A Veterinarian’s Best Friend is a Groomer

Ha ha, very funny. You humans are a laugh riot.
Ha ha, very funny. You humans are a laugh riot.

Veterinarians and cat groomers are a match made in heaven.  Too bad many veterinarians are blind to this perfect pairing.  They treat cat groomers as if we were foie gras, a weirdly decadent extravagance of no real benefit to anyone.  In fact, we are more like corn on the cob or string beans.

Injuries and conditions I have found while grooming cats include . . .

Collar so tight that fur underneath has worn away

Obesity to the extent that the cat looks like a massive meatloaf of discomfort

Ear infection

Eye infection

Third eyelid swollen

Ingrown claws

Urinary tract infection

Arthritis

Tooth decay

Nicks that have turned into open wounds

An average cat grooming visit lasts 60 minutes. An average veterinary clinic exam lasts 15 minutes.

Yet there are still veterinarians, and those fierce guardians of the veterinary clinic known as receptionists, who openly scoff at cat grooming.  They tell owners, “You can do the grooming yourself,” without noting that few owners WANT to do the grooming.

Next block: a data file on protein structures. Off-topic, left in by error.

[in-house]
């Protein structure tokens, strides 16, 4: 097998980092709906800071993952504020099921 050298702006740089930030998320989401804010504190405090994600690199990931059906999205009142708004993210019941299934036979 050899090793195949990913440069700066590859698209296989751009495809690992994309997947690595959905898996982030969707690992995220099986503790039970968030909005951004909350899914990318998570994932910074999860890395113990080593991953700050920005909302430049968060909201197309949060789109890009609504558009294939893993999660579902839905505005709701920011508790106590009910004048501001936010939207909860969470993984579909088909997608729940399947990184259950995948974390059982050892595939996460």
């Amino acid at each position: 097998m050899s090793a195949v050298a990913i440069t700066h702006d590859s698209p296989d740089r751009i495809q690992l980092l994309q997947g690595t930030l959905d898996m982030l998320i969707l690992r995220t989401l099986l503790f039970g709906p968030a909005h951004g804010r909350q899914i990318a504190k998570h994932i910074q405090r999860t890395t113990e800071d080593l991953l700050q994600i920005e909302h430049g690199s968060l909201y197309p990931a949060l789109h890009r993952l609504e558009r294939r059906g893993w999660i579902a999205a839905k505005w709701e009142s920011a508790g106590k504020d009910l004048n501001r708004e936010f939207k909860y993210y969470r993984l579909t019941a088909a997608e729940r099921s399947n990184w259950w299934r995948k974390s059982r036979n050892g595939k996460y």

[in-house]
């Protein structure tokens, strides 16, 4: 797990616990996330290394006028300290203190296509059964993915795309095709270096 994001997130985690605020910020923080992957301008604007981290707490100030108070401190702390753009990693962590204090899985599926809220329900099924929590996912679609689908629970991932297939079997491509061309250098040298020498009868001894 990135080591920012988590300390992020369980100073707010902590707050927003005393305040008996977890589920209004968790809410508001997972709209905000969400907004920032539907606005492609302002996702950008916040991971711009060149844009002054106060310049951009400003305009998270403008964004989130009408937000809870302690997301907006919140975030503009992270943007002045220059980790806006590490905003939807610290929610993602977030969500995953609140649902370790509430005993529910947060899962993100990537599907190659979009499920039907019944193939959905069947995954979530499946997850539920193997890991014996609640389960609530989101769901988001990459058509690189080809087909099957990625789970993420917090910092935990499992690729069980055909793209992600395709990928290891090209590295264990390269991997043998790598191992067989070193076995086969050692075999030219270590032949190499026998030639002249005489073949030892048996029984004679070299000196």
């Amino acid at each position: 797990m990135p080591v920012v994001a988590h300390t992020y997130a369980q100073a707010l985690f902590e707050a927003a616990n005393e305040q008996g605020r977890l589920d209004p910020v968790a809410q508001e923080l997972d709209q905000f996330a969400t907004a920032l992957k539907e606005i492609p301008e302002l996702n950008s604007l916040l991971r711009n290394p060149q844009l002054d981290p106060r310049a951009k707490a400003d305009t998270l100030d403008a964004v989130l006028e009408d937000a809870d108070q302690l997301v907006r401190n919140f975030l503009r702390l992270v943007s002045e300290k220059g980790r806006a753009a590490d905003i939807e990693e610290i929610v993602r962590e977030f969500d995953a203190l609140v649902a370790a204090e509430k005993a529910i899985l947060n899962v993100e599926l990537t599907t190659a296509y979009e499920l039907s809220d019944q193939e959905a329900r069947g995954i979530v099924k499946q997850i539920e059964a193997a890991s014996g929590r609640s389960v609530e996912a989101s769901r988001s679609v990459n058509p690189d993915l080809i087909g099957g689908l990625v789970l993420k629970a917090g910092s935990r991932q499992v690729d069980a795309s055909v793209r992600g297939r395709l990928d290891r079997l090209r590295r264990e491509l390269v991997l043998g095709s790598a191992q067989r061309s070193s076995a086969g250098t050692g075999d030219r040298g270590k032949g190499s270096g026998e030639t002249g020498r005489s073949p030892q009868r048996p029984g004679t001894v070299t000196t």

These are the same veterinarians who eagerly scan articles titled, “How to Make Your Clinic Feline Friendly.” They sign up for workshops where they study ways to lure cat owners to their premises, complaining that out of the thousands of cats in the city, only tiny percentage will see a veterinarian.

Here’s a brilliant way for veterinarians to lure cat owners into a veterinary clinic. Support the work of the groomers who act as your eyes and ears.

Hisses, scratches and bites. Cat grooming escalating to bites.

Scenarios for cat grooming escalating to cat bites.

1. Cat groomer enters home –> cat runs away, hides, hisses and swats at owner when owner reaches for cat. Tries to bite groomer before groomer starts grooming. Hiding, hissing, swatting, biting not caused by grooming, because that behavior started before grooming. Among possible causes are illness, lack of social experience, rough treatment in the past, disturbance in the home, or presence of other pet who is threatening to the cat.